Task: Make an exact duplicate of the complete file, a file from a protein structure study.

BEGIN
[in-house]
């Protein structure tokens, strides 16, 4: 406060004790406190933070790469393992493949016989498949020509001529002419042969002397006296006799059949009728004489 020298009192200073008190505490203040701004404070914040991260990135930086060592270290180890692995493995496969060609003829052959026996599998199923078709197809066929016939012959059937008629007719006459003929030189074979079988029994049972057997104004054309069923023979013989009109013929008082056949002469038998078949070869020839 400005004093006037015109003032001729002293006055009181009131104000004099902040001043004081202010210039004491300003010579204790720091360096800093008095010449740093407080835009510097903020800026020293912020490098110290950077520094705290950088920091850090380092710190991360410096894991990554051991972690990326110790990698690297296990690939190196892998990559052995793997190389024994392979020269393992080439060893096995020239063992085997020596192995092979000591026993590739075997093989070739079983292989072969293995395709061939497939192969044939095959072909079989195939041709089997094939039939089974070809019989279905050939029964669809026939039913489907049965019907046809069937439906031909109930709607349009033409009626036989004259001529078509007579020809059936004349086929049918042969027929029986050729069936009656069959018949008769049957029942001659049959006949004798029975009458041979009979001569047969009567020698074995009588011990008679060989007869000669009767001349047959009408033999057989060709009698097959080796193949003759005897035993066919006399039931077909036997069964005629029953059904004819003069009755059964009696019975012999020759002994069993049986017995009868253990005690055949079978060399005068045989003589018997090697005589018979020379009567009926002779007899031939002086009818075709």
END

[in-house]
């Protein structure tokens, strides 16, 4: 406060004790406190933070790469393992493949016989498949020509001529002419042969002397006296006799059949009728004489 020298009192200073008190505490203040701004404070914040991260990135930086060592270290180890692995493995496969060609003829052959026996599998199923078709197809066929016939012959059937008629007719006459003929030189074979079988029994049972057997104004054309069923023979013989009109013929008082056949002469038998078949070869020839 400005004093006037015109003032001729002293006055009181009131104000004099902040001043004081202010210039004491300003010579204790720091360096800093008095010449740093407080835009510097903020800026020293912020490098110290950077520094705290950088920091850090380092710190991360410096894991990554051991972690990326110790990698690297296990690939190196892998990559052995793997190389024994392979020269393992080439060893096995020239063992085997020596192995092979000591026993590739075997093989070739079983292989072969293995395709061939497939192969044939095959072909079989195939041709089997094939039939089974070809019989279905050939029964669809026939039913489907049965019907046809069937439906031909109930709607349009033409009626036989004259001529078509007579020809059936004349086929049918042969027929029986050729069936009656069959018949008769049957029942001659049959006949004798029975009458041979009979001569047969009567020698074995009588011990008679060989007869000669009767001349047959009408033999057989060709009698097959080796193949003759005897035993066919006399039931077909036997069964005629029953059904004819003069009755059964009696019975012999020759002994069993049986017995009868253990005690055949079978060399005068045989003589018997090697005589018979020379009567009926002779007899031939002086009818075709």